According to a WPP press release, 11 research grants were issued out of a field of more than 120 submissions - press release can be found at:

The research topics are quite varied and address a range of factors that come into play when determining the impact of advertising on consumer attitudes and behavior. Here’s a sampling of the selected research topics:

  • Effect of Online Exposure on Offline Buying: How Online Exposure Aids or Hurts Offline Buying by Increasing the Impact of Offline Attributes
  • Does Internet Advertising Help Established Brands or Niche ("Long Tail") Brands More?
  • Targeting Ads to Match Individual Cognitive Styles: A Market Test
  • How do Consumers Determine What is Relevant? A Psychometric and Neuro-Scientific Study of Online Search and Advertising Effectiveness
  • A Comprehensive Model of the Effects of Brand-Generated and Consumer-Generated Communications on Brand Perceptions, Sales and Share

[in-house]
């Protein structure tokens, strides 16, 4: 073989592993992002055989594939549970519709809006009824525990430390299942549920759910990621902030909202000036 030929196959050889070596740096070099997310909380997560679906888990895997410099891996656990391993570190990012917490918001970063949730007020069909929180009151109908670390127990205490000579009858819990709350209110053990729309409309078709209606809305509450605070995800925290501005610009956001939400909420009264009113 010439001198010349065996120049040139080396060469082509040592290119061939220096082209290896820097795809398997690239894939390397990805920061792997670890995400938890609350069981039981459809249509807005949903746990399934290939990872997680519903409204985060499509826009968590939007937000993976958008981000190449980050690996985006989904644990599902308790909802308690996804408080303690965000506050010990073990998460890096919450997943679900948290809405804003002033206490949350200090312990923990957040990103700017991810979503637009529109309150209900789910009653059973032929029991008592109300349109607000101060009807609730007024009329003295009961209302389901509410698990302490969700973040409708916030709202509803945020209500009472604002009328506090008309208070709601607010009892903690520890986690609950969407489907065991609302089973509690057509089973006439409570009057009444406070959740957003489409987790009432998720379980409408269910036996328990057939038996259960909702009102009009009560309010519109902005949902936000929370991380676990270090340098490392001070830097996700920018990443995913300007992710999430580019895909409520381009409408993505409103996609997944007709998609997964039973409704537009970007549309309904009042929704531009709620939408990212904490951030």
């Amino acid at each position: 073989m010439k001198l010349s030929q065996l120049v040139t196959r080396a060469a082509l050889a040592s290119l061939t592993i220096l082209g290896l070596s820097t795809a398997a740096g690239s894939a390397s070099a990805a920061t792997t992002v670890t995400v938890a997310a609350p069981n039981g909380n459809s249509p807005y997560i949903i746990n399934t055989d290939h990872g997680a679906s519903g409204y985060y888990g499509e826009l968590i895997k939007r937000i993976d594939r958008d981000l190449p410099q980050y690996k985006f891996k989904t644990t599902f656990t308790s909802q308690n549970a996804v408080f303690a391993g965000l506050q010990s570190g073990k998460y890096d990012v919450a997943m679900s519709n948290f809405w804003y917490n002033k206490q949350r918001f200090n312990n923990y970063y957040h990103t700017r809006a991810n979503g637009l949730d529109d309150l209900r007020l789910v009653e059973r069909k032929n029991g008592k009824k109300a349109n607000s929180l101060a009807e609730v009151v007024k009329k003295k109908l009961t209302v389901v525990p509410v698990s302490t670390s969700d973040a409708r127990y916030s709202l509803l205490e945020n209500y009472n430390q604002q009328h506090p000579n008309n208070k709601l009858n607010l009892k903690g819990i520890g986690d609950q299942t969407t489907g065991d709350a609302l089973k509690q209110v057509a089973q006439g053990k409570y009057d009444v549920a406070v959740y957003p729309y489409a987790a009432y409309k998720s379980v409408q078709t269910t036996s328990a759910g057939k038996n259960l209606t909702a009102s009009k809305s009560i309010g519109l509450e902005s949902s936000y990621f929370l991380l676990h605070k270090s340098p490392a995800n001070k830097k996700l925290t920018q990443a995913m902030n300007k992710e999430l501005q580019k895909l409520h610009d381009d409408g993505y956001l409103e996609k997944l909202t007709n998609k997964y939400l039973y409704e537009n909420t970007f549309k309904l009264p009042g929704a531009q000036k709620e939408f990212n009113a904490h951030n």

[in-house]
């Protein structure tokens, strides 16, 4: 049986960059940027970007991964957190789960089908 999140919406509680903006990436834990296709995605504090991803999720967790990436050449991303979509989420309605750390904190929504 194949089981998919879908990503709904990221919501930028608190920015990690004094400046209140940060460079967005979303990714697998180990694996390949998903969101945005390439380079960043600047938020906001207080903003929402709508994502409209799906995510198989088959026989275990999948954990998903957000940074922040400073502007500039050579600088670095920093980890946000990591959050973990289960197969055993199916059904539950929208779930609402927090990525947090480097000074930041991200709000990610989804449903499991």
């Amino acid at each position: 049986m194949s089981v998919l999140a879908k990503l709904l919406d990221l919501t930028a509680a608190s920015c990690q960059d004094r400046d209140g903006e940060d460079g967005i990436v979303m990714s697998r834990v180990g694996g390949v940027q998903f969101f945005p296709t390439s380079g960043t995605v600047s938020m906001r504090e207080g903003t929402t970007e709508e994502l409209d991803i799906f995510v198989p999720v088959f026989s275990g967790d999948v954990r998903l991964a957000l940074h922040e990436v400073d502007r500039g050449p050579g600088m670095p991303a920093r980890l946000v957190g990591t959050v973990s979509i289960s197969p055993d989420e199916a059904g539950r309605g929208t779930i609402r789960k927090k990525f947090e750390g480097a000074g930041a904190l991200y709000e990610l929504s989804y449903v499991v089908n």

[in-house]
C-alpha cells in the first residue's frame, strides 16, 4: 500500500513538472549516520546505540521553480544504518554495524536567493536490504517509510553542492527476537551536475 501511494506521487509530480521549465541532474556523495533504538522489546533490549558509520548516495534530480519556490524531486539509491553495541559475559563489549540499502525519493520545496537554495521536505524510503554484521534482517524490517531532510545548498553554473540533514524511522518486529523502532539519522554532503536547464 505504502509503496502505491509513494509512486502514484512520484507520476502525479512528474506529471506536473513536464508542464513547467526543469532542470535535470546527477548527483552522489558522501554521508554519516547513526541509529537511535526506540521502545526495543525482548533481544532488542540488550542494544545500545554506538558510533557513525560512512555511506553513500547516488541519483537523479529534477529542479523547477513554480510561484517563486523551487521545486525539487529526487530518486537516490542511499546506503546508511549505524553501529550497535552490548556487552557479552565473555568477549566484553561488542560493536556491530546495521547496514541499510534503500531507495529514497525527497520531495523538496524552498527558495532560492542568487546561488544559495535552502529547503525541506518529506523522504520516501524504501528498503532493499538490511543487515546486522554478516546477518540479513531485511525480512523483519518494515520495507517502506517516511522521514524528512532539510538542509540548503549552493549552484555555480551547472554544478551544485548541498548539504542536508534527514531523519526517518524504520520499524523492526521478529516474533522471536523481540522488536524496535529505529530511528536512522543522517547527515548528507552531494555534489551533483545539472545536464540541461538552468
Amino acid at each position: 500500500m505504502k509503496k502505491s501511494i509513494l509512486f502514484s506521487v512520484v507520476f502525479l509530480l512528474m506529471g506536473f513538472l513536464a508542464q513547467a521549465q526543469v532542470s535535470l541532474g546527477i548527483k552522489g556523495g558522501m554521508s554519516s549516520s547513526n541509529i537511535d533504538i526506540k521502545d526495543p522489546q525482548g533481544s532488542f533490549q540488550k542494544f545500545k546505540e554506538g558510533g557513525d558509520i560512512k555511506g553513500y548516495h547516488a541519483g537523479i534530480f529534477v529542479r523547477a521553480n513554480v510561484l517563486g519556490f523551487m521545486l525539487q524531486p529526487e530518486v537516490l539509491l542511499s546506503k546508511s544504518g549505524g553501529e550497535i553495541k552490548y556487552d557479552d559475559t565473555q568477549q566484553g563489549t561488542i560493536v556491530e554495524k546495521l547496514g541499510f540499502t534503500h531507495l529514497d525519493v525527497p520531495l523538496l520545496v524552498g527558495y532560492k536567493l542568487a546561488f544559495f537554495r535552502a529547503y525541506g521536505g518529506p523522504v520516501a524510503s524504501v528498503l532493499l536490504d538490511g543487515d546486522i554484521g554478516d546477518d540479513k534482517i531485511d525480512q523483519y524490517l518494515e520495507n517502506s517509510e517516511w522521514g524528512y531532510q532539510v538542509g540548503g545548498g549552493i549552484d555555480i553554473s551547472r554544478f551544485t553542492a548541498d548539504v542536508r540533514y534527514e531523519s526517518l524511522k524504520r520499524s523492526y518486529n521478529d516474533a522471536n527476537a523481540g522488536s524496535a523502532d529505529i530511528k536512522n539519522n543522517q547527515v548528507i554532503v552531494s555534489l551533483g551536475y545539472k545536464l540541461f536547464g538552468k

Personally, I can’t wait to see the output.

Monday, March 16, 2009

Google’s New Behavioral Targeting Service - a Step in the Right Direction on Privacy Issue

A few weeks ago I posted about the pressures being put on online advertisers, and the Web sites that run their ads, to address the growing privacy concerns around behavioral targeting.

Now, to liven up the debate, Google announced last week that it will be launching a beta-test of its own behavioral targeting service on AdSense partner sites and YouTube.

Google is not referring to the service as “behavioral,” but instead is calling it “interest-based” advertising. From what I can tell, the beta service will offer two of the more common ad targeting techniques:

  • Behavioral – where an inference is made regarding a Web user’s interests based on the Web sites they visit
  • Retargeting – the re-marketing to an online consumer who has shown previous interest in a product or service, but for some reason never followed through on that interest

These techniques are no different from targeting approaches used by other ad networks. That said, what is different about Google’s service is the proactive approach they are taking to address some of the concerns about targeted ads raised by privacy advocates. For example: